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I wanted to know how to implement GOTO in tcl. I am writing a test case where I have say 5 steps. If my step 1 fails I don't want to proceed further and I want to skip the existing things and goto a common clean up section.

Please help me with if there are any GOTO commands in tcl.

Thanks, Ramya.

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1 Answer

up vote 3 down vote accepted

There is no goto in Tcl, and for relatively technical reasons it's impossible to implement one.

But you can do what you're after in other ways. Since you're dealing with test cases, I hope you're using the tcltest package for the job. With that, you can specify cleanup code quite easily:

tcltest::test test-1.1 "verify that the foo works" -setup {
    allocate some resources
} -body {
    whatever to do the test...
    return [our results]
} -cleanup {
    drop those resources
    make sure that we are nice and clean
} -result "the expected test result"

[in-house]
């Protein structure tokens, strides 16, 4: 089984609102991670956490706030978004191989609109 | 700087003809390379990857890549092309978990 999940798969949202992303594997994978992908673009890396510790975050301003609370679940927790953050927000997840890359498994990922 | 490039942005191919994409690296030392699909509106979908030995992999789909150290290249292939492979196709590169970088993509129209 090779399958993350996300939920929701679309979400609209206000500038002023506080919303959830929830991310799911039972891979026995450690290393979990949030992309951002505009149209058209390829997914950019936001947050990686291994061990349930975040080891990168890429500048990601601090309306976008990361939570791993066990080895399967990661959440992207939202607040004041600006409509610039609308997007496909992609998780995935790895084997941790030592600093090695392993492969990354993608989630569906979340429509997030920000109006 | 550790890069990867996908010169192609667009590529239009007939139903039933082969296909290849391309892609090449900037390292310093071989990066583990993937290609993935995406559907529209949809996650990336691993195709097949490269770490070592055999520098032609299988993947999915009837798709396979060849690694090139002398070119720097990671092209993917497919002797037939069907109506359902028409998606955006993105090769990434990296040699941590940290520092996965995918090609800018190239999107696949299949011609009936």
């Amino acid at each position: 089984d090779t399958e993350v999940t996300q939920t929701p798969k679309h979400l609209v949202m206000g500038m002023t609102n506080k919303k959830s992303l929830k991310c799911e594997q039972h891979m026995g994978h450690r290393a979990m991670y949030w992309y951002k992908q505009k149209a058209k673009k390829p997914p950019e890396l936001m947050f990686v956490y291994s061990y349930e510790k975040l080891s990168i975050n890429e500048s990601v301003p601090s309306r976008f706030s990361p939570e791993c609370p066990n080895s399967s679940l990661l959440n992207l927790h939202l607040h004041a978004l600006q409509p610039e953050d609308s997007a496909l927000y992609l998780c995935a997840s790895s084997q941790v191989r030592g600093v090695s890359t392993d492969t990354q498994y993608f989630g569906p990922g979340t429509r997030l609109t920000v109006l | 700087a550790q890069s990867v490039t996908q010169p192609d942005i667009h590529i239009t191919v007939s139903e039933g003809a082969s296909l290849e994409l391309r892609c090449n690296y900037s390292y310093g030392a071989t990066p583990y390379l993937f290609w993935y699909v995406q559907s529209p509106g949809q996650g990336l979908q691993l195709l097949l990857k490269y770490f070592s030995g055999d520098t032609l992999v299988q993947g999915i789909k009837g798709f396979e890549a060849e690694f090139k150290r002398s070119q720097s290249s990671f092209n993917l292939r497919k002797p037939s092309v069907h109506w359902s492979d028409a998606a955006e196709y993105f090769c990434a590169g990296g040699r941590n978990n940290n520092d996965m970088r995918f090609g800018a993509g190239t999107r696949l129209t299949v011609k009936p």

You can skip out of the body of a test easily by just doing a return; the tcltest::test command will detect it and treat that as the result. It is usually better to try to keep each test independent of the others though: that makes it much easier to track down what's going wrong when a test fails.

If you're not using tcltest, you are still best refactoring into something where you can use return to skip out early. You can combine that with try…finally… (either natively in Tcl 8.6, or with this code on the Tcler's Wiki) to make things easy:

proc doThings {} {
    try {
        # do thing-1
        if {$no_more} return
        # do thing-2
        if {$no_more} return
        # do thing-3
        if {$no_more} return
        # do thing-4
        if {$no_more} return
        # do thing-5
    } finally {
        # do cleanup
    }
}
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The issue that really blocks goto is that it's very hard to get labeling of statements right — while we could handle labels in blocks that an exception bubbles up through, any label in a sub-block not currently in the execution context would be invisible — without which you can't actually go to anywhere at all; it would be possible to add special cases for built-in commands, but against the spirit of the language. Other, higher-level syntactic constructs are possible though, so the absence of goto isn't felt very much in practice. –  Donal Fellows Sep 13 '12 at 10:08
    
Or you could write using TAL, but that's not for the faint-hearted! –  Donal Fellows Sep 13 '12 at 10:09
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